Bombshell: The Hedy Lamarr Story




A detailed life story in a film telling us much that many don't know.

Bombshell The Hedy Lamarr Story


Although the Austrian-born Hedy Lamarr is reckoned one of the great beauties of the screen, her fame has dimmed compared to that of other stars such as Dietrich and Garbo imported by Hollywood from Europe. Perhaps you have to be a nonagenarian to rhapsodise today about her youthful impact and in this documentary by Alexandra Dean one such is on hand to do just that: Mel Brooks. Add that following her appearance in Samson and Delilah, Cecil B. de Mille's 1949 smash hit, her acting career quickly waned (she made her last film in 1958) and it could seem that Lamarr is an odd choice for a biopic. But Dean, doubtless much encouraged by Lamarr's two sons and grandchildren who appear in this movie, had special reasons for wanting to make this film.


The fact is that in addition to being an actress Lamarr had considerable brain power. Indeed it is now recognised that her invention of frequency-hopping technology developed during the Second World war as a radio guidance system for Allied bombing played an important role in that war. Furthermore, it has gone on to make a key contribution to later inventions such as wi-fi. The Lamarr family are keen that this should be known and their wish chimes with present-day attitudes recognising the importance of glamorous women not being denied recognition for anything beyond their looks.


Bombshell brings this information forward while also revealing the sad irony that Lamarr's invention never led to her receiving any financial reward for it.  This is a film that emphasises those aspects of Lamarr that could now be seen as making her a role model for other women (her advice to think big is quoted at the end of the film). Nevertheless, there is no covering up here of the downside of her life. Despite also trying her hand as a producer, her film career was hardly a triumph overall, and even less so her six ill-fated attempts at marriage.  What is more, her reliance at different times on drugs and on continuing plastic surgery would play a part in  making her difficult and in her later years (she died in 2000 aged 85) something of a recluse. Nevertheless, her family now remember her with affection and this fast-moving survey of her life makes good use of recently rediscovered audio tapes made in 1990 for Fleming Meeks of Forbes magazine. Hearing Lamarr herself when already well into her seventies speaking so lucidly and without self-pity is further testimony to the fact that the woman who had become notorious in 1933 for her nude scenes in the Austrian film Extase was possessed of such capabilities and such intelligence that her failures become all the sadder. Alexandra Dean is to be congratulated for giving us this rounded portrait.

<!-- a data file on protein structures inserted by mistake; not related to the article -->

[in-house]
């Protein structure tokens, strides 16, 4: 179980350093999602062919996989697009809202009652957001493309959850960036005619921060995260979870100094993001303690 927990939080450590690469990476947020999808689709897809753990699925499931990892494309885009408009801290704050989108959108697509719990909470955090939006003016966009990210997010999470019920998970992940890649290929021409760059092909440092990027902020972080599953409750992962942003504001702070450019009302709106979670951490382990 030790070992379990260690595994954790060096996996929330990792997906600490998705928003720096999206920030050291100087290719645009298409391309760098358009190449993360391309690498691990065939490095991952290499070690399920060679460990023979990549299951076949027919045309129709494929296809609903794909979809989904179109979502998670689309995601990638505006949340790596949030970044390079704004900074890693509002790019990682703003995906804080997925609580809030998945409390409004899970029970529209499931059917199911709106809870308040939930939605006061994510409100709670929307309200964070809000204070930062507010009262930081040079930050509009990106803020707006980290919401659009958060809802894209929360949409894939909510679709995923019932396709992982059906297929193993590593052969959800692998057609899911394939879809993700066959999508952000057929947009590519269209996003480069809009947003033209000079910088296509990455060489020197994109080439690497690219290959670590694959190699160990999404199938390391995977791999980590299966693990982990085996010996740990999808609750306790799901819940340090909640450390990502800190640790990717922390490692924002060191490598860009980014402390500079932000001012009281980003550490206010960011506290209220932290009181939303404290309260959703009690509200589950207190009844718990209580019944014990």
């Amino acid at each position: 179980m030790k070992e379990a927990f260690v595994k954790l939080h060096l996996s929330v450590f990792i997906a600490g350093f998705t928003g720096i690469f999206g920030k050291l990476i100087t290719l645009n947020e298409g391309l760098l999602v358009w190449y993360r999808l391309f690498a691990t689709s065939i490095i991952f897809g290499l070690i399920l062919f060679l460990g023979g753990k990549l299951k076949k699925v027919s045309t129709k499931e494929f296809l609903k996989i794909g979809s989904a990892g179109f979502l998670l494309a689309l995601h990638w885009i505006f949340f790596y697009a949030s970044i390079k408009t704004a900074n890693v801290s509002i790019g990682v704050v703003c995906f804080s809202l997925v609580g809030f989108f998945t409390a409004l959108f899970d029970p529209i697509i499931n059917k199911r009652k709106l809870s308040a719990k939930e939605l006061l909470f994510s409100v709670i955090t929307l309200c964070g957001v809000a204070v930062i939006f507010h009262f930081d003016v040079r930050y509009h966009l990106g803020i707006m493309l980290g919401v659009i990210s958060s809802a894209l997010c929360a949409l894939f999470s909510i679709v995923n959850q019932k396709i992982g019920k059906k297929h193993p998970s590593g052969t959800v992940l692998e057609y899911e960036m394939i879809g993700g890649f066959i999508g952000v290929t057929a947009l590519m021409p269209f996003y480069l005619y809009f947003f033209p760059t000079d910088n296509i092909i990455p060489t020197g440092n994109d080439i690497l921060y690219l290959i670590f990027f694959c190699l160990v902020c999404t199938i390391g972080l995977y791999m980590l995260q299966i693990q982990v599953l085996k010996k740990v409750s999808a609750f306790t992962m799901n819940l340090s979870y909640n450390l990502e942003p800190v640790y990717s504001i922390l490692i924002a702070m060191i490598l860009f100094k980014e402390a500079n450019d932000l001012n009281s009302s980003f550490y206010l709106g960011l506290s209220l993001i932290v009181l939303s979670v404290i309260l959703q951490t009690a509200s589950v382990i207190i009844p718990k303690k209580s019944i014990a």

Featuring  Anthony Loder, Denise Loder DeLuca, Mel Brooks, Peter Bogdanovich, Diane Kruger, Michael Tilson Thomas, Jeanine Basinger, Wendy Colton, Fleming Meeks, Richard Rhodes, James L. Loder.


Dir Alexandra Dean, Pro Adam Haggiag, Katherine Drew and Alexandra Dean, Screenplay Alexandra Dean, Ph Buddy Squires, Ed Lindy Jankura, Penelope Falk and Alexandra Dean, Music Keegan DeWitt and Jeremy Bullock.


Reframed Pictures/ Submarine Entertainment/Artemis Rising/American Masters Pictures-Dogwoof.
88 mins. USA. 2017. Rel: 9 March 2018. Cert. 12A.